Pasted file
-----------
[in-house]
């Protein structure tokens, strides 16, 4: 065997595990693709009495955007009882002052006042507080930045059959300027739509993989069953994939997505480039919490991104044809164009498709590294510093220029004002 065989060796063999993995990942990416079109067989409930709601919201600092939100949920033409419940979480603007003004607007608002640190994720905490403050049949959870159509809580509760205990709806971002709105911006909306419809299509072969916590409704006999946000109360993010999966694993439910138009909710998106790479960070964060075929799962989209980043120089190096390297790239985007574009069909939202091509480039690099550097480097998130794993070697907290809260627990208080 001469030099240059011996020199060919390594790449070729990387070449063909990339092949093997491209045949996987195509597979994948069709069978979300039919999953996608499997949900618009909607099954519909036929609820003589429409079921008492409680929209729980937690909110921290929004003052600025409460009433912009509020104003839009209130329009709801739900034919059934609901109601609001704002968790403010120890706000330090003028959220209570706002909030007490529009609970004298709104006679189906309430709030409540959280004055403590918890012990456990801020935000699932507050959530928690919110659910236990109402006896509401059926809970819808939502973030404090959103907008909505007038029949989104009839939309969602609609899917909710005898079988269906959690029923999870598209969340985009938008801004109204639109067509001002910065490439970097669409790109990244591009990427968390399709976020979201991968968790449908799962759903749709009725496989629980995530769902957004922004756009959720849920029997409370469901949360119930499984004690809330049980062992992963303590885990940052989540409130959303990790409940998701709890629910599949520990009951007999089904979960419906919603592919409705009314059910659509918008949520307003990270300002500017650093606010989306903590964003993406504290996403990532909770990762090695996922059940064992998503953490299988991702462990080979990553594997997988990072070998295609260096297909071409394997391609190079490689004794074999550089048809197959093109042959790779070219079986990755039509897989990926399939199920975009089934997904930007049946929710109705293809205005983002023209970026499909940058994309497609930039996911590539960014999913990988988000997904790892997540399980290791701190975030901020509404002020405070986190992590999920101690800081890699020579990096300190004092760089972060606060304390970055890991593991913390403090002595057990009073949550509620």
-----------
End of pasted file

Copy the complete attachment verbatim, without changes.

[in-house]
């Protein structure tokens, strides 16, 4: 065997595990693709009495955007009882002052006042507080930045059959300027739509993989069953994939997505480039919490991104044809164009498709590294510093220029004002 065989060796063999993995990942990416079109067989409930709601919201600092939100949920033409419940979480603007003004607007608002640190994720905490403050049949959870159509809580509760205990709806971002709105911006909306419809299509072969916590409704006999946000109360993010999966694993439910138009909710998106790479960070964060075929799962989209980043120089190096390297790239985007574009069909939202091509480039690099550097480097998130794993070697907290809260627990208080 001469030099240059011996020199060919390594790449070729990387070449063909990339092949093997491209045949996987195509597979994948069709069978979300039919999953996608499997949900618009909607099954519909036929609820003589429409079921008492409680929209729980937690909110921290929004003052600025409460009433912009509020104003839009209130329009709801739900034919059934609901109601609001704002968790403010120890706000330090003028959220209570706002909030007490529009609970004298709104006679189906309430709030409540959280004055403590918890012990456990801020935000699932507050959530928690919110659910236990109402006896509401059926809970819808939502973030404090959103907008909505007038029949989104009839939309969602609609899917909710005898079988269906959690029923999870598209969340985009938008801004109204639109067509001002910065490439970097669409790109990244591009990427968390399709976020979201991968968790449908799962759903749709009725496989629980995530769902957004922004756009959720849920029997409370469901949360119930499984004690809330049980062992992963303590885990940052989540409130959303990790409940998701709890629910599949520990009951007999089904979960419906919603592919409705009314059910659509918008949520307003990270300002500017650093606010989306903590964003993406504290996403990532909770990762090695996922059940064992998503953490299988991702462990080979990553594997997988990072070998295609260096297909071409394997391609190079490689004794074999550089048809197959093109042959790779070219079986990755039509897989990926399939199920975009089934997904930007049946929710109705293809205005983002023209970026499909940058994309497609930039996911590539960014999913990988988000997904790892997540399980290791701190975030901020509404002020405070986190992590999920101690800081890699020579990096300190004092760089972060606060304390970055890991593991913390403090002595057990009073949550509620």